So, if the company keeps on paying the bank the same amount as calculated in (a) at the end of years 3

& 4, the amount of the company’s last payment is $21,750.52 ($836.56 interest already included).

c) Because the interest rate changes to 4% p.a. at the beginning of the 3rd yr, the new uniform payment is:

$62,900.16 ×

### ()

### ()

^{}

_{}

− +

+ 1 1

1

*n*
*n*

*i*
*i*

*i* (for *i* = 0.04 and *n* = 3)

= $62,900.16 × 0.3603485

= $22,665.98

If the company chooses to pay back the bank in the form of uniform payments at the end of years 3, 4

& 5, the repayment schedule will be like this:

**End of year Principal unpaid Yearly payment** **Interest** **Principal **
**amortization**

**Remaining **
**principal**

**1** $100,000.00 $23,097.48 $5,000.00 $18,097.48 $81,902.52

**2** $81,902.52 $23,097.48 $4,095.12 $19,002.36 $62,900.16

**3** $62,900.16 $22,665.98 $2,516.01 $20,149.97 $42,750.19

**4** $42,750.19 $22,665.98 $1,710.01 $20,955.97 $21,794.22

**5** $21,794.22 $22,665.98 $871.76 $21,794.22 $0.00

Exercise Questions for Chapter 3
**Exercise Question 1**

The pavement of a road requires $400,000 per year to maintain. The feasibility of a new pavement is being considered for reducing maintenance costs. If the new pavement needs no maintenance in the first three years, then $200,000 per year for the next seven years, and then $400,000 per year thereafter, what is the immediate expenditure for the new pavement that is justifiable? (Assume a discount rate of 10% p.a.).

**Exercise Question 2**

A contractor borrowed $500,000 from a bank to buy earth-moving equipment with an estimated service life of 10 years. The bank charged the contractor 12% interest p.a. and required him to pay back the loan in 10 years’ time.

a) Assuming that the contractor paid back the bank in 10 equal instalments (once every year), calculate the amount of each end-of-year payment.

**Construction Financial Management**

**52**

**Compound Interest, Net Present Value (NPV), **
**Equivalent Annual Cost and Loan Redemption**
b) The contractor at the end of year 4 wished to make an early redemption (i.e. pay all the

money that he owed the bank). How much should he pay?

c) The bank negotiated with the contractor and reduced the interest rate to 10% p.a. at the beginning of the 5th year in order to attract the contractor to stay borrowing. What would be the contractor’s repayment schedule if he chose to pay back the bank in the form of six uniform payments from the end of years 5 to the end of year 10?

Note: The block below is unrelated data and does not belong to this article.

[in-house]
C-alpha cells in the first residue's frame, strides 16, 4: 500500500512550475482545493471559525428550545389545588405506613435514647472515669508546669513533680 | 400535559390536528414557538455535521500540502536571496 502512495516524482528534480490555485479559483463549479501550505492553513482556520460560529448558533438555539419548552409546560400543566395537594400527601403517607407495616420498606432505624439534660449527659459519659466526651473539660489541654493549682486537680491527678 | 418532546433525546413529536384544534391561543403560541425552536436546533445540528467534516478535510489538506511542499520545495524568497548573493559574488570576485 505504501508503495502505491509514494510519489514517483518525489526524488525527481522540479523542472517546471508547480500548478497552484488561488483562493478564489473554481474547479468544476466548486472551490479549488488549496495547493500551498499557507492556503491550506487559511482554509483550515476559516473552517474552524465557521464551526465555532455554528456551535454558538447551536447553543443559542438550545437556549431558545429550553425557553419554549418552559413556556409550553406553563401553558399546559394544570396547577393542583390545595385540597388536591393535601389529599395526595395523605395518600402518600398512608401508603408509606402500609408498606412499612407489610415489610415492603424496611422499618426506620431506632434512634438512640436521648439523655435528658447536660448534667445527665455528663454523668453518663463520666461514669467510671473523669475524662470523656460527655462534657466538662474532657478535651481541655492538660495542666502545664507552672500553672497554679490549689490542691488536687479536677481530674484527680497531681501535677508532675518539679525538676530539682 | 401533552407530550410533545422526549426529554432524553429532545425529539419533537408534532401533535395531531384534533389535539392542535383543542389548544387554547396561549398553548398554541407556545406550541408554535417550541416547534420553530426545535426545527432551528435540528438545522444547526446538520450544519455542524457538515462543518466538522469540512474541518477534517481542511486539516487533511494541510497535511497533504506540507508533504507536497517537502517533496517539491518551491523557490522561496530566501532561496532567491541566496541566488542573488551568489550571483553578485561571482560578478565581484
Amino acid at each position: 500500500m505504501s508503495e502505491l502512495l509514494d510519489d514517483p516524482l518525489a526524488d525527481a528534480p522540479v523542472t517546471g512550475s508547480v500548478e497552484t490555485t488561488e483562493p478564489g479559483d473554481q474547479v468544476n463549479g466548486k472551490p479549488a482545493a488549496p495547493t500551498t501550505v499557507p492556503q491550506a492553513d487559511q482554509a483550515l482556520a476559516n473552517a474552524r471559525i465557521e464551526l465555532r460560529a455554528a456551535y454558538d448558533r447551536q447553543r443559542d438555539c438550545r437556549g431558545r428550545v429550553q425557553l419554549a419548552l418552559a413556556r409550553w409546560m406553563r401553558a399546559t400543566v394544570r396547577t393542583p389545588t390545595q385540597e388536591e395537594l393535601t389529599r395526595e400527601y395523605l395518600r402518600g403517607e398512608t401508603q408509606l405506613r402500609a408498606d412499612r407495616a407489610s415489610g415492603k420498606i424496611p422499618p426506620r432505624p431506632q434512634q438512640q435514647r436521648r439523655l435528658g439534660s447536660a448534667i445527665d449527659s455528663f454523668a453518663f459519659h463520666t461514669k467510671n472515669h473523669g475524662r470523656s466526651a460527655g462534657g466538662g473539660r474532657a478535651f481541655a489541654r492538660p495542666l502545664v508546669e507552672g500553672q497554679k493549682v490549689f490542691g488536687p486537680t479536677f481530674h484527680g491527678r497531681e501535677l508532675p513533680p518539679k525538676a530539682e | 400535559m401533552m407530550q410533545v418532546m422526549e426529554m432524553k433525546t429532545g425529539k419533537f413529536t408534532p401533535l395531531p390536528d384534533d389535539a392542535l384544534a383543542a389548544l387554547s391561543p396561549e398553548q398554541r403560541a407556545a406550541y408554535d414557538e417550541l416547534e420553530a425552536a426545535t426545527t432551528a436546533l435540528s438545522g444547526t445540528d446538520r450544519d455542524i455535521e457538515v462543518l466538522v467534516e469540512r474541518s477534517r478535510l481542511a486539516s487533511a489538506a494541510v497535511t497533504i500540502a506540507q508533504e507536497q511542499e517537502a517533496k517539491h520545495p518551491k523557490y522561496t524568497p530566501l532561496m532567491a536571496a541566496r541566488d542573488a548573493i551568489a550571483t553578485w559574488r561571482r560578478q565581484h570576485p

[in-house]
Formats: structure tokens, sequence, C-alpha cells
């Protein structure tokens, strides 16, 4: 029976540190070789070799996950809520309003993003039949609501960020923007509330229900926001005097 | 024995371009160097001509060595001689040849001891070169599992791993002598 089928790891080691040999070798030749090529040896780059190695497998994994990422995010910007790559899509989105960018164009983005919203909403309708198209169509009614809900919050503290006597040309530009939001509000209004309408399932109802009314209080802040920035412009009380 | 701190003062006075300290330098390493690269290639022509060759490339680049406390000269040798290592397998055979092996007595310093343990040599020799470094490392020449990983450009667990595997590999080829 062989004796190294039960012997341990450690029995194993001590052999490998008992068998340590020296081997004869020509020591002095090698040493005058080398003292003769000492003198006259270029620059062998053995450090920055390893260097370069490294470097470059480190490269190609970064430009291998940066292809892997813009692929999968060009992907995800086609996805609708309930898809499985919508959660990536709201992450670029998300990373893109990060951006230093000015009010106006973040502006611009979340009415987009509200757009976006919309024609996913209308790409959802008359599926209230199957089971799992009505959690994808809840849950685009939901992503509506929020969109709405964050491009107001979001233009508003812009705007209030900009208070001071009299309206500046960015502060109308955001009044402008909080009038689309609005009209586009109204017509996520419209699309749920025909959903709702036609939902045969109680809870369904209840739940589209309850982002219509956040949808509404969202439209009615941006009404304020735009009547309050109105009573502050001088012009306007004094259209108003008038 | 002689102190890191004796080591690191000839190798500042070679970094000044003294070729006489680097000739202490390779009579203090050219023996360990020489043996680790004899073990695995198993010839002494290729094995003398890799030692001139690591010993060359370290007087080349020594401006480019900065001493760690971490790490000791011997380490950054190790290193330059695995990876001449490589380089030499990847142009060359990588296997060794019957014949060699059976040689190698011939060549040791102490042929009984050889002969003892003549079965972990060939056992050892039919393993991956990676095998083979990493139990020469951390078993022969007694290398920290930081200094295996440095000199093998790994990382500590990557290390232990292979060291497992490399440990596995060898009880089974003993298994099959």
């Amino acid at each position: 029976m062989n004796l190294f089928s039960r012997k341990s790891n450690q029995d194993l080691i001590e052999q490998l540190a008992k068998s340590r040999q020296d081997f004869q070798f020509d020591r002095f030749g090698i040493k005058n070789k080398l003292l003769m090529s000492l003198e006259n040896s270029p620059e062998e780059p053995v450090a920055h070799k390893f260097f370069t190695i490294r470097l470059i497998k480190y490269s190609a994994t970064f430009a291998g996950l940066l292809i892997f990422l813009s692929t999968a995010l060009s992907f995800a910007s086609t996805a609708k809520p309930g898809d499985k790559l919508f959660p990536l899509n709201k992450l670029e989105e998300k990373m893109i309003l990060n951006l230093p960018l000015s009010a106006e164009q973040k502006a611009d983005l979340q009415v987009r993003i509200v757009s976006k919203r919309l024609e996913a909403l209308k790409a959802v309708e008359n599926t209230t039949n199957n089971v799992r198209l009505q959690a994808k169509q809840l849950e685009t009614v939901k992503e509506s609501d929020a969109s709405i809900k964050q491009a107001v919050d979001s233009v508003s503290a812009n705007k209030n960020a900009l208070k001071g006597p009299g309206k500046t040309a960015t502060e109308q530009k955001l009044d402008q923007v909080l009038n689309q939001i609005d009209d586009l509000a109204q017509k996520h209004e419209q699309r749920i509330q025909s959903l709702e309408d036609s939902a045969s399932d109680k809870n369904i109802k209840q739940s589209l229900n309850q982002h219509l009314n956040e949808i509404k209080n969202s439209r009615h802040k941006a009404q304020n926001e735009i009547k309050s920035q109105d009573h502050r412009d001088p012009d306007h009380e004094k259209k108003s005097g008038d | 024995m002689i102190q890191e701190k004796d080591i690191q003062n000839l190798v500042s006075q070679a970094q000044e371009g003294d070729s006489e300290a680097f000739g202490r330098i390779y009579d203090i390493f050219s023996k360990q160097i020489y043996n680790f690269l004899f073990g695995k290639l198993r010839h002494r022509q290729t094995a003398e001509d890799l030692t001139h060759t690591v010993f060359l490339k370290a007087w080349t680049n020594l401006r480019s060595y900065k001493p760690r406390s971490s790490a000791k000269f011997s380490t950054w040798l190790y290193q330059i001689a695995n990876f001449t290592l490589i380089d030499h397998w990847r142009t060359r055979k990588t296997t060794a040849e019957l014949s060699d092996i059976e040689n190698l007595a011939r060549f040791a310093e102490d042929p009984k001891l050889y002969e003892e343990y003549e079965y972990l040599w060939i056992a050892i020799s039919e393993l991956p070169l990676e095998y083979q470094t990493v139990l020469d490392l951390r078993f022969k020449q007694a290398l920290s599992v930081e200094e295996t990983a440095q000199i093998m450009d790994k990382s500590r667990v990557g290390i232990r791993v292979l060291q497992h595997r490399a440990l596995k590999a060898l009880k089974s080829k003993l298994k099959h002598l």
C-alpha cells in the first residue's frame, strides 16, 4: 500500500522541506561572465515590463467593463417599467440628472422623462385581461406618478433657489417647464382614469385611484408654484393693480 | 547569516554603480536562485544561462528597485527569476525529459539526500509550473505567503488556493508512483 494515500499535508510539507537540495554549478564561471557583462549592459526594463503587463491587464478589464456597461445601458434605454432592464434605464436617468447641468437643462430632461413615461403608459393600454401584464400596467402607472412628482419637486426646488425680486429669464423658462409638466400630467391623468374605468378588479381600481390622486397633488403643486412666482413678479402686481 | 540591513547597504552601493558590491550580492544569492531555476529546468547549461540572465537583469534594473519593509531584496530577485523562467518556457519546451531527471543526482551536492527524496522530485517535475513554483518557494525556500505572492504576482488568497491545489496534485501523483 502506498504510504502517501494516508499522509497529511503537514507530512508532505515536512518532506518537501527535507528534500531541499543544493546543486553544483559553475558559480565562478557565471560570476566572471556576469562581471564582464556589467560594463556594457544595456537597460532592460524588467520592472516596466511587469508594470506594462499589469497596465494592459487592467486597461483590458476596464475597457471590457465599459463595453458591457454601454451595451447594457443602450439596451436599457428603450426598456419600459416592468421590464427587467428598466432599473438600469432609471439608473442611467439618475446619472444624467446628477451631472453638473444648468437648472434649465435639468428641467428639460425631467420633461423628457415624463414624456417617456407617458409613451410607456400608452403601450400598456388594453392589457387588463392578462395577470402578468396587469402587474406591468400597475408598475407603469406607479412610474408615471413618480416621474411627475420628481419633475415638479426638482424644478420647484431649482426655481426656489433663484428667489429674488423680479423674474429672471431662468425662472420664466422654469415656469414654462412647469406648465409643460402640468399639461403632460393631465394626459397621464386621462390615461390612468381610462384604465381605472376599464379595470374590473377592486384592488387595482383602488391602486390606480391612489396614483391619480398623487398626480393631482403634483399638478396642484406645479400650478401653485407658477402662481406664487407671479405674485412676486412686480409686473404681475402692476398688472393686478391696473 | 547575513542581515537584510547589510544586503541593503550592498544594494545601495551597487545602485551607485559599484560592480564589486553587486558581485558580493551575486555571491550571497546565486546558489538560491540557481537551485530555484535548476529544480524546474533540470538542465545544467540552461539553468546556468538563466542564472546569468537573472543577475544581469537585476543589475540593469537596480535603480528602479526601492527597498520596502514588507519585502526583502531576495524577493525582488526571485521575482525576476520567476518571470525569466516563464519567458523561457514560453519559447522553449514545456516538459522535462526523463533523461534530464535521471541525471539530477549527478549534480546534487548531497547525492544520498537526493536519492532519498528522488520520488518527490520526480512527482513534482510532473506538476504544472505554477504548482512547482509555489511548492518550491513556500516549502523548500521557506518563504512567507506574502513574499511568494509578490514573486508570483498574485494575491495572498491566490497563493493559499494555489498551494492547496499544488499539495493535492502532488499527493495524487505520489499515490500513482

d) If the bank changed the interest rate back to 12% p.a. at the beginning of the 8th year, what would be the amount of the contractor’s last payment (i.e. payment at the end of year 10) if he kept on paying the bank the same instalment as calculated in (c) above at the end or years 8 and 9?

**Exercise Question 3**

There are two alternatives to construct a storage house. Both serve the purpose of allowing construction materials to be stored in the house. However, due to different construction methods (one is made of wood and the other made of bricks), different life spans and cash flow patterns are associated with each alternative as follows:

Alternative 1 (wood) Alternative 2 (bricks)

Life 10 years 15 years

Initial capital cost $900,000 $1,300,000

Operation and maintenance cost $80,000 p.a. $20,000 p.a.

Assuming the discount rate to be 16% p.a., choose the better alternative by:

a) the present value method, and b) the equivalent annual cost method.

(Hints: compare the alternatives based on the same number of years, i.e. 30 years)

**Exercise Question 4**

We have seen from Section 3.5 (or Example 3.6) of Chapter 3 that no matter what methods we use to pay back a loan, the sum of the present values of the payments is a constant value, equal to the principal amount borrowed. Prove mathematically to show that such a phenomenon is always true.

**Exercise Question 5**

We have seen from Section 3.6 (or Example 3.7) of Chapter 3 that the number is zero at the bottom- right corner of the table in Part a) of the example. Prove mathematically to show that this is always true for all cases in general.

**Construction Financial Management**

**53**

**Internal Rate of Return (IRR) and the **
**Differences between IRR and NPV**